This lively revival of Steven Berkoff’s 1975 modern classic is energetically sweaty, if a bit messy as well.
It is one of the strengths of Ukrainian playwright Natal’ya Vorozhbit’s savage war play, Bad Roads, translated by Sasha Dugdale and part of the Royal Court’s autumn international season, that she shows not only what war is like for women, but also its corrosive effects on masculinity.
From its haunting title, to its moments of explosive dialogue, this is a modern classic, which when it was first staged won Mamet the Pulitzer Prize. Set in Chicago, it shows a group of slick hustlers who have to sell tracts of indifferent Florida real estate.
Stage version of dystopian classic returns — it’s lively and fun, but also cartoon-like and unmoving.
Twentieth anniversary revival of Yasmina Reza’s contemporary classic is well acted, but conservative.
Al Smith’s debut play about love, perversion and memory is both electrifying and emotionally satisfying.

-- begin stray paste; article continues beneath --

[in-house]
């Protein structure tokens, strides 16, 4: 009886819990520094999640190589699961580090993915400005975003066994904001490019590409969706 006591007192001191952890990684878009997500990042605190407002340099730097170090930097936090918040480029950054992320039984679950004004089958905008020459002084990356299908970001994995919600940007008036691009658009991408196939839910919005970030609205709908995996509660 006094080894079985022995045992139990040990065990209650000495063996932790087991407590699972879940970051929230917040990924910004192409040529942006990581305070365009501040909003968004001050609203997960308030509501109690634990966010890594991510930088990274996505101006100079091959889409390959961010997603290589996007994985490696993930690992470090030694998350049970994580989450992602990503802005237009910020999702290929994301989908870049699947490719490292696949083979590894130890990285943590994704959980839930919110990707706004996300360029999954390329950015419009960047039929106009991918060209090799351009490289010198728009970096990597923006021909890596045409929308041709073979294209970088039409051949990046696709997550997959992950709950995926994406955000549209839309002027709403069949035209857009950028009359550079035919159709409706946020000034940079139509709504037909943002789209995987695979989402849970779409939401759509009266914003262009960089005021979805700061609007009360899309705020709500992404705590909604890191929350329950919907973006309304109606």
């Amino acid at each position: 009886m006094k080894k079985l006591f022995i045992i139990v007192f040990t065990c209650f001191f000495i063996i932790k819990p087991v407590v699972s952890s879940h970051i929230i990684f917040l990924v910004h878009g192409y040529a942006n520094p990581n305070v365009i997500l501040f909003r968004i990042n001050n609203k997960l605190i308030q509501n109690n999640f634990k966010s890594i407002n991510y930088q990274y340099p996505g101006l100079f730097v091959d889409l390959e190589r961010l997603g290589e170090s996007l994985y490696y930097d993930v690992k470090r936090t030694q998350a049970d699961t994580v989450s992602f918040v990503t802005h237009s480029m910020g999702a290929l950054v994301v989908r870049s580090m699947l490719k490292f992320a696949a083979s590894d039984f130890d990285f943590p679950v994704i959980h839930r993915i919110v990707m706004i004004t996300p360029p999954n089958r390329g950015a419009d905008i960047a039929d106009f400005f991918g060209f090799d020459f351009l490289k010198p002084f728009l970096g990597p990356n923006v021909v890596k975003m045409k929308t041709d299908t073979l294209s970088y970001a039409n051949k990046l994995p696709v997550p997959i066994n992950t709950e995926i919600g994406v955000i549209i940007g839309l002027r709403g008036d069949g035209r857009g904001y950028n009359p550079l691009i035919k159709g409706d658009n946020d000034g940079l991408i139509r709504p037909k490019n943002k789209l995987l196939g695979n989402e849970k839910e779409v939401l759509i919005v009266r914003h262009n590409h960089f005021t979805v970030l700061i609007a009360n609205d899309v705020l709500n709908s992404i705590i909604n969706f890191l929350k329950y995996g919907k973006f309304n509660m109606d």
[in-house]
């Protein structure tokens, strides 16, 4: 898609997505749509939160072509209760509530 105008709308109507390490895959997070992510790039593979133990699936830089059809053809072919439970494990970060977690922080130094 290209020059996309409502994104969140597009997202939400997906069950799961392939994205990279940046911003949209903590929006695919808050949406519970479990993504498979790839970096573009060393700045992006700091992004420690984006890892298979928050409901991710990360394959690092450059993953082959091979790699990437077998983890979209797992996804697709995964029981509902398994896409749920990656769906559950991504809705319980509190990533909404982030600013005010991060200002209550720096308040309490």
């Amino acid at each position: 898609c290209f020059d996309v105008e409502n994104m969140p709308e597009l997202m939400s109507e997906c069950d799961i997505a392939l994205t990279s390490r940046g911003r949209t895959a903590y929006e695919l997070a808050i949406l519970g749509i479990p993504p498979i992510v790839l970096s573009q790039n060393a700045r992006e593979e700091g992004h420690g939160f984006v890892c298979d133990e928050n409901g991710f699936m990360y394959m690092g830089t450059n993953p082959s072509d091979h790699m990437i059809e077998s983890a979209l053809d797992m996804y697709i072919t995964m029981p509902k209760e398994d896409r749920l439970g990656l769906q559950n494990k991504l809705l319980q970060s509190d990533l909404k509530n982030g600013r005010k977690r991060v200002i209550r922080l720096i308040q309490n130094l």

David Hare’s latest is a superb adaptation of a Simenon thriller that is set in the United States.
New epic about mothers and daughters in the age of oil is wonderfully ambitious, but deeply unhistorical.
The metaphor of mountain climbing resonates with the crisis of masculinity in new sex-war drama.
Two actors share the roles of scholar and tempter in a pacy production that brilliantly conveys joy in transgression.
Scottish Gogol adaptation is a thrillingly contemporary account of damaged masculinity and national identity.
Trio of monologues about suicidal masculinity roars its way through the theatre and burrows deep inside your mind.